Mark J. Szymanski

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From: Mark J. Szymanski
Sent: March 9, 2021 3:06 PM
To: copyrightconsultation / consultationdroitdauteur (PCH)
Subject: Copyright Term Extension - CUSMA/NAFTA 2.0 Greetings and hello.

I offer into the record my personal view regarding the planned implementation of copyright term extension to seventy (70) years plus life of the author as part of the North American "Free Trade" Agreement 2.0, aka NAFTA 2.0, aka CUSMA. I do not hold or represent any right holders. I am a born- and-raised private Canadian citizen.

I am very disappointed that Canada is allowing the public commons and domain to be deprived of works for enjoyment and/or use by its own citizens via an extension of copyright. It certainly seems like a perpetual copyright system will eventually be implemented in another twenty to thirty year period, which is entirely predictable and unacceptable.

As I pointed out in my 2018 submission to the Standing Committee on Industry, Science and Technology (INDU) public review:

"Copyright terms, in my opinion, should be reduced, not expanded. Corporate influence and government acquiescence has basically been the reason why terms have increased further than is necessary. A system which started in the U.S. with a 14 year term had good intentions. But with the first copyright term extension to 28 years, it seemed apparent how the structure could be manipulated. Today, especially with the present U.S.-Mexico "NAFTA 2.0" talks, we see how discussions behind closed doors with no public input allows corp orations to dictate laws with the help of government trade negotiators. This was not how copyright was supposed to be used. Implementing a government sanctioned "limited monopoly" on works of art or other intellectual property needs to be just that -- "limited". Going beyond this basic definition negates the validity of copyright itself especially when the rules are set by large corporations which significantly benefit from them. There needs to be a proper balance with the population at large.

One of the biggest challenges a government faces is maintaining a proper balance between the interests of business and those of the public. Corporations and business cannot exist without people. People are the ones that supposedly elect our government. It would be another slap in the face for elected representatives to allow a further copyright extension after seeing the actions taken in the late 1990's to increase terms an additional 20 years in the U.S. to ensure Mickey Mouse wouldn't enter the public domain. This ... merely appeases the greed and control large corporations seek. We see how they work in the shadows to implement their will which speaks loud and clear about how our laws are determined. Who will have the courage to re-balance this equation?"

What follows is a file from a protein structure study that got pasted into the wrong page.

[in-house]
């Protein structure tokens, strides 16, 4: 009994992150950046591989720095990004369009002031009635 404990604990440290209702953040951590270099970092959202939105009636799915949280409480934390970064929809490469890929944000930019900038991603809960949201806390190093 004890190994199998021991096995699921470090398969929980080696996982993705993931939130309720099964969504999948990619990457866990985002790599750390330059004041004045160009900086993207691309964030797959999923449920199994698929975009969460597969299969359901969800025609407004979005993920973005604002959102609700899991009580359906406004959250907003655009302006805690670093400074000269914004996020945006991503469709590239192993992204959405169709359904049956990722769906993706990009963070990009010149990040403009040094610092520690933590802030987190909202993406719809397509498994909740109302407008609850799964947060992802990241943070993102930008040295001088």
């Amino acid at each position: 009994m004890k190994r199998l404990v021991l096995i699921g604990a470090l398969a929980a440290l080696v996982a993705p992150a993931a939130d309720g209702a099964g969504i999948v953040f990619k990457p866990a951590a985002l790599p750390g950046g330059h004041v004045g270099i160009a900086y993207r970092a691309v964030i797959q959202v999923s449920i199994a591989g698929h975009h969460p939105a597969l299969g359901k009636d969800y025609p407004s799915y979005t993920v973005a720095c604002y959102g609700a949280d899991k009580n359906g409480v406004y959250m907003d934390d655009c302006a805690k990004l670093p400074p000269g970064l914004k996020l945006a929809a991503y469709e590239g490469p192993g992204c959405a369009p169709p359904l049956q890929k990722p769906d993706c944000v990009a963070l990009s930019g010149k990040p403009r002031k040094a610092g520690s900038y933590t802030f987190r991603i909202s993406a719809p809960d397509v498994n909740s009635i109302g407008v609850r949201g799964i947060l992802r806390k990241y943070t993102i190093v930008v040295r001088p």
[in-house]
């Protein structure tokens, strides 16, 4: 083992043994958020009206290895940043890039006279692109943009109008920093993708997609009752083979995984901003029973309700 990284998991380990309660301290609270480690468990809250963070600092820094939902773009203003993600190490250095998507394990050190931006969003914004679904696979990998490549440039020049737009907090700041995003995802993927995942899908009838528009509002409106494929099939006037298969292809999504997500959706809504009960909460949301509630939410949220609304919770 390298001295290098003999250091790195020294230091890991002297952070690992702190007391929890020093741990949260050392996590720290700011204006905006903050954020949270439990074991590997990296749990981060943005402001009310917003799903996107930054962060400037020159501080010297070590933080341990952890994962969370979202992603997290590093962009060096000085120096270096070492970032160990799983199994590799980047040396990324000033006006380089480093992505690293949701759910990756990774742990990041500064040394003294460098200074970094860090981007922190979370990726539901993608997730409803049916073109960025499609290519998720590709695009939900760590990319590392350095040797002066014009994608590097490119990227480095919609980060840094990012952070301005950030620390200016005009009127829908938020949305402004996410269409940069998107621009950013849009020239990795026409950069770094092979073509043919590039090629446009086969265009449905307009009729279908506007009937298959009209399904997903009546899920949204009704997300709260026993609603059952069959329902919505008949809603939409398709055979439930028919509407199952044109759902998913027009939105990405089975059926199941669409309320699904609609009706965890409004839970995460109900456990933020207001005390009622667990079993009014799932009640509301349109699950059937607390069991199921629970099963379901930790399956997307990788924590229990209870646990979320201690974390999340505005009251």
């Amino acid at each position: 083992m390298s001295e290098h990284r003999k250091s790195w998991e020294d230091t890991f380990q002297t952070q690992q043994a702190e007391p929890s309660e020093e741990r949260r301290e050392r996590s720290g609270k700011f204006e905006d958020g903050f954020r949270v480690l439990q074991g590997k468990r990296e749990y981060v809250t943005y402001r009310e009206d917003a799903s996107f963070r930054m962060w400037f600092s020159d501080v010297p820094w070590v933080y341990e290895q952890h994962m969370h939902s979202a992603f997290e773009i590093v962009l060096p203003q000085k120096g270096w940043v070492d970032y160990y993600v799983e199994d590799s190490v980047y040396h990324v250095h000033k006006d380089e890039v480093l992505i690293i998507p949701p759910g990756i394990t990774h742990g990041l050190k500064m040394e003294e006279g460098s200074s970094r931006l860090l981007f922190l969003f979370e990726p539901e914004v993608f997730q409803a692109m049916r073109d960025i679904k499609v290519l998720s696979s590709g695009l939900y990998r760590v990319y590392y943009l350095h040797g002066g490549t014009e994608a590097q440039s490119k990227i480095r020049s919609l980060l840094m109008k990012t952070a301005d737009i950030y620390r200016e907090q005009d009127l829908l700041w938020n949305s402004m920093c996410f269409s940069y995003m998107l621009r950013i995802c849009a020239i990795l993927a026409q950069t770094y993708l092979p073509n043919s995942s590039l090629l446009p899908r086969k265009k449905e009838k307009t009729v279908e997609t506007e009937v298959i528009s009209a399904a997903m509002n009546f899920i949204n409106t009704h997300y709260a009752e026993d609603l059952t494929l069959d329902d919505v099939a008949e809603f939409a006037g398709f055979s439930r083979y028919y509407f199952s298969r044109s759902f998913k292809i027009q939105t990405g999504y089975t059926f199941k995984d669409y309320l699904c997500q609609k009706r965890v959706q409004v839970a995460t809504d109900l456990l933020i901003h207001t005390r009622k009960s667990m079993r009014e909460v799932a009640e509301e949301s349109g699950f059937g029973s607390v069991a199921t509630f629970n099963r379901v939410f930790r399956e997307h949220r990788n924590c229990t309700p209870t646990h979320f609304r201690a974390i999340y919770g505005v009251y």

I am sorry to see that no one was willing to stand up and re-balance the equation as I stated in 2018, although some interest in doing so was initially apparent.

In my opinion, NAFTA 2.0/CUSMA is unconstitutional -- in Canada -- and that the entire agreement should  be invalidated due to whom  the President of the United States was when it was signed off on and ratified. The U.S. cannot bully its way into forcing laws onto other (supposedly) sovereign countries. Therefore, CUSMA should be ignored (as the U.S. does with laws it doesn't agree with or see as valid, whenever it so chooses) or the entire process must start from scratch once again with a seemingly more dignified leadership figure "ruling".

I thank you for your time and for providing the (very brief) thirty-day window in which comments from the public will be accepted and included--for the record.

-Mark J. Szymanski